Now that we can sweep the college football season away, much like Alabama did to Notre Dame, it is time to set our sporting sights forward.
There is the NBA, college basketball, even a hockey-light season. Or is that a light hockey season?
"When people ask me about spring training," Lasorda says, "I tell them I have a weight problem. I can't wait for it to get here."
Lasorda is 85 but says he feels younger. We tell him he doesn't look a day over 841/2.
"I'm just shooting for 15 more," he says.
He has been in the Dodgers organization for 64 years. He has been a minor league pitcher, major league pitcher (cup of coffee), coach, manager and holder of various front-office titles. His current title is assistant to the chairman. The chairman is one of those Guggenheim guys who grossly overpaid for the Dodgers to rid us of Frank McCourt. So we like him.
Lasorda's actual title over all these 64 years can be summarized in three words: Chief Dodgers cheerleader. It doesn't matter where he is, or with whom. There is only one topic and one color. Dodgers and blue. On this day, he is at Santa Anita to present the trophy after a big race. Any gathering of 20 people or more that includes a microphone, he will be there.
He says he doesn't go to the track much, makes a few bets that prove it, and then rolls out the stories.
"I was at Arlington Park [in Chicago] one time with Don Zimmer," Lasorda says. "I see a horse running named Blue Blanket. I've got to bet that one. . . . The horse is like 50-1. I bet it anyway. It not only wins, it sets a track record."
The engine is purring and he shifts into overdrive.
"Another time I'm in New York to make a speech. I see Zimmer in the audience and I talk about the time he had a dream before he went to the track. In the dream, he sees lots of hats walking around. He thinks it's an omen, so he goes to the track and looks for any horse named Hat. All he can find is one named Hat Rack, so he figures that's the one.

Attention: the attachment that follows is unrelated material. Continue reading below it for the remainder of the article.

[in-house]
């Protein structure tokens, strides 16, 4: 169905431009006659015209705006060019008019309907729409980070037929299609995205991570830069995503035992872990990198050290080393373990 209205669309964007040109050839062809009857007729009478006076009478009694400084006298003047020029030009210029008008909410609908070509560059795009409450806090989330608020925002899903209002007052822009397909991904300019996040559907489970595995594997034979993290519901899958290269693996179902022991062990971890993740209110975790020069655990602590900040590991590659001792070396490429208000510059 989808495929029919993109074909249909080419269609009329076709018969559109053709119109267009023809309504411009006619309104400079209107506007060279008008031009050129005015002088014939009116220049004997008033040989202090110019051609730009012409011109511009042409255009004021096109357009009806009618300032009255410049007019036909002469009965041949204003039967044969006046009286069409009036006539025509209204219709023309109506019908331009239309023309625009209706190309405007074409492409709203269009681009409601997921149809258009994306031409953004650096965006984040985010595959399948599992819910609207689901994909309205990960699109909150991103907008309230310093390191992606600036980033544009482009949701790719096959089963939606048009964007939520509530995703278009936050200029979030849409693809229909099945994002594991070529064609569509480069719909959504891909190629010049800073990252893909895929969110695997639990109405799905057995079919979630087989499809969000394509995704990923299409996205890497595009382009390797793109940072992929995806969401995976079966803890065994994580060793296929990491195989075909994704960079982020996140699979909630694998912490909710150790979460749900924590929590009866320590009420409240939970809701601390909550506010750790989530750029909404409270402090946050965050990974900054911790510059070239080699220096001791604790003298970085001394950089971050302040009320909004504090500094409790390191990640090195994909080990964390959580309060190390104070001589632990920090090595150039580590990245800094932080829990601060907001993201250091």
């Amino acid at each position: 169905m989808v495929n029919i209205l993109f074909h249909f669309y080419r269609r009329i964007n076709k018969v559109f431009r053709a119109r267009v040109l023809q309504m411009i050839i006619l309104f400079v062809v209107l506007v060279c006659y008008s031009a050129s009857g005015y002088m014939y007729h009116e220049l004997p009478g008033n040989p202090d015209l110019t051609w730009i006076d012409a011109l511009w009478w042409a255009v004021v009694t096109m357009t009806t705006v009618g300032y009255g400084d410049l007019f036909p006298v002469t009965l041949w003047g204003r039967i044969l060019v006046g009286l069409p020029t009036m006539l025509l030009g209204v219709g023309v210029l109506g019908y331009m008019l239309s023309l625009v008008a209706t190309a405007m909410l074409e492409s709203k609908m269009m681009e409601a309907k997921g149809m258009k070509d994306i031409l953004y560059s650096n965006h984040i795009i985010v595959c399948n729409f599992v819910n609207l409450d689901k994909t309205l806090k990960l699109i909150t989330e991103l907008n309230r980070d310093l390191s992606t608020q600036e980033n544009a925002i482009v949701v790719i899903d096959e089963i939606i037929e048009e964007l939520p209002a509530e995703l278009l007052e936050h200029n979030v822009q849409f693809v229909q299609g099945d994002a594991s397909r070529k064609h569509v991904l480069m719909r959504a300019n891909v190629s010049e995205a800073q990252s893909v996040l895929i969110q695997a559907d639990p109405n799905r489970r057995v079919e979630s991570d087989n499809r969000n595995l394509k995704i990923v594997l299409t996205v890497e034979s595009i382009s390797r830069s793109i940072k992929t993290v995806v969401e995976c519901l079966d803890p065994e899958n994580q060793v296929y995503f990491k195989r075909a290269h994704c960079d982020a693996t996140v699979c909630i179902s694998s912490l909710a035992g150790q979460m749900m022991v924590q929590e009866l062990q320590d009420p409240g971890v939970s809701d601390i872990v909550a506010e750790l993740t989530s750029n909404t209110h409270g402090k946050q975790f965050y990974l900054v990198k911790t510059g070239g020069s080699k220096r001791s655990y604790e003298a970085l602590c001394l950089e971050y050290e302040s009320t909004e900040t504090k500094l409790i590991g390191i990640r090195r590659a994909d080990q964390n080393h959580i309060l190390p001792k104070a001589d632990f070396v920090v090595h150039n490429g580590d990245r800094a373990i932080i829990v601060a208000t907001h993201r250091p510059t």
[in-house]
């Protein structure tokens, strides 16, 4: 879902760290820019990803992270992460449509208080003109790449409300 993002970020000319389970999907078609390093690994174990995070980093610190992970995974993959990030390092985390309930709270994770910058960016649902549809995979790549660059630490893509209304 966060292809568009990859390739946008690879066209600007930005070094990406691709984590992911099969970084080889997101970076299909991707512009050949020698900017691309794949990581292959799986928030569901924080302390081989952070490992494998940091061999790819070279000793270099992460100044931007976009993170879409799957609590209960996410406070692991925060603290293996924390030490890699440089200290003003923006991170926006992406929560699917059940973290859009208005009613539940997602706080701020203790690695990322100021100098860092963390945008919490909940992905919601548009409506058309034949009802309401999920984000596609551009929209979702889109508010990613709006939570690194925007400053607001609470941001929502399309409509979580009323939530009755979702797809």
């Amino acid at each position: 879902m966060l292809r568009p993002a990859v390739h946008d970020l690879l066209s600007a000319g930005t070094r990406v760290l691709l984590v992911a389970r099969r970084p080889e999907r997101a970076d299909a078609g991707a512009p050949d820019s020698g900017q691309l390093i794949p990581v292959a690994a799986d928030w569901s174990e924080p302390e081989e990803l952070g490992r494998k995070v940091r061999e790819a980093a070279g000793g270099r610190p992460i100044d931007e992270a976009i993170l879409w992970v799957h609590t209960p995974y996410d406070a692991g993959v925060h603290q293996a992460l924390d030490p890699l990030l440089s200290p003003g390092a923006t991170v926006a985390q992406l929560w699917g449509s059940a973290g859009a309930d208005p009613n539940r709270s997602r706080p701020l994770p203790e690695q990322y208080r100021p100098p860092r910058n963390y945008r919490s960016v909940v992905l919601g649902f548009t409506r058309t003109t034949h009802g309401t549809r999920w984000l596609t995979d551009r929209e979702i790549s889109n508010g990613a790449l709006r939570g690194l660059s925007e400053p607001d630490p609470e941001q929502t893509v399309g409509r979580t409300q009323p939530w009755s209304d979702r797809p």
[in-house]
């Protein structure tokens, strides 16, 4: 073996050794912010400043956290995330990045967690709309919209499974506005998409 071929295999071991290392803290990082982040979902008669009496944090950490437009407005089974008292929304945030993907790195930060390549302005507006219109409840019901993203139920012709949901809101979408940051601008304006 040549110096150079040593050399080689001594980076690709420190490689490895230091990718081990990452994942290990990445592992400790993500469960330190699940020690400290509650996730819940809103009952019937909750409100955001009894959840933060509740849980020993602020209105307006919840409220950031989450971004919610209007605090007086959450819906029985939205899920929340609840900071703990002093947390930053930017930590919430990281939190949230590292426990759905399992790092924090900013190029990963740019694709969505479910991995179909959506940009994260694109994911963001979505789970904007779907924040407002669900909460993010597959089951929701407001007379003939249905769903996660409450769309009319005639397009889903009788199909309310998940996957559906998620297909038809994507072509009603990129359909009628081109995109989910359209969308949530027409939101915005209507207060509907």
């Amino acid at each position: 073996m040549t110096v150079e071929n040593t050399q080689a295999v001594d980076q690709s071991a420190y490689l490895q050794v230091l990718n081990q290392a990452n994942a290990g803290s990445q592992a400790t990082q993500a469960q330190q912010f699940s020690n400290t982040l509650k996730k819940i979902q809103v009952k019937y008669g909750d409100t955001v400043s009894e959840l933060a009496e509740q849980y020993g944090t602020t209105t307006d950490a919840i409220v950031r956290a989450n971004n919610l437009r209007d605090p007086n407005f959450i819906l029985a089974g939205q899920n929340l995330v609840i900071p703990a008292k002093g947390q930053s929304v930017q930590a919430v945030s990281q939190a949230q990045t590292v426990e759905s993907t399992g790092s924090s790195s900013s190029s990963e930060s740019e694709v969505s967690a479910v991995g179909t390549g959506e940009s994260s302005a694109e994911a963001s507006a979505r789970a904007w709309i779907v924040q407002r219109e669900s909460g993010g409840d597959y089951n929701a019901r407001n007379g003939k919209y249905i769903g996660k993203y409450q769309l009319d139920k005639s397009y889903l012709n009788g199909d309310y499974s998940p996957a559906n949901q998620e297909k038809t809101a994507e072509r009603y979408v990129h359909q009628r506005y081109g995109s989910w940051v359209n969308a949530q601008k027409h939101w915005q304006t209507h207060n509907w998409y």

"Zimmer's horse takes off and is nine lengths in the lead. Same thing as they turn for home. He's seeing a new boat, a Mercedes. Then his horse is caught from behind and beaten by a nose by a 90-1 shot. He is miserable and depressed and he asks the name of the winning horse.
" 'Sombrero,' they tell him."
There is no situation, nor will there ever be, for which Lasorda lacks a story. He is the master of hot air, and it is delightful, because he knows that you know, and you know that he knows that you know.
He gets a visit from Bob Baffert, one of the more famous horse trainers in the world. They have never met. Each is a master of the one-liner, but they have a more serious thing to discuss: their respective heart attacks.
Where was your pain? Did you get the sweats?
Each agrees he was in denial and each says he had a savior. Baffert says his wife, Jill, went to the computer, started ticking off symptoms "and when I had them all, she said we were going to the hospital."
Lasorda, who was at baseball meetings, says, "They had me in a side room. I told them I wasn't going to the hospital, that I was fine. The commissioner [Bud Selig] came in and said I was going to the hospital. So I went to the hospital."
Lasorda meets Baffert's youngest, 8-year-old Bode, and tries his Dodger Blue Heaven routine. The kid, smart like his mother, buys none of it and tells Lasorda he wants to be a golfer.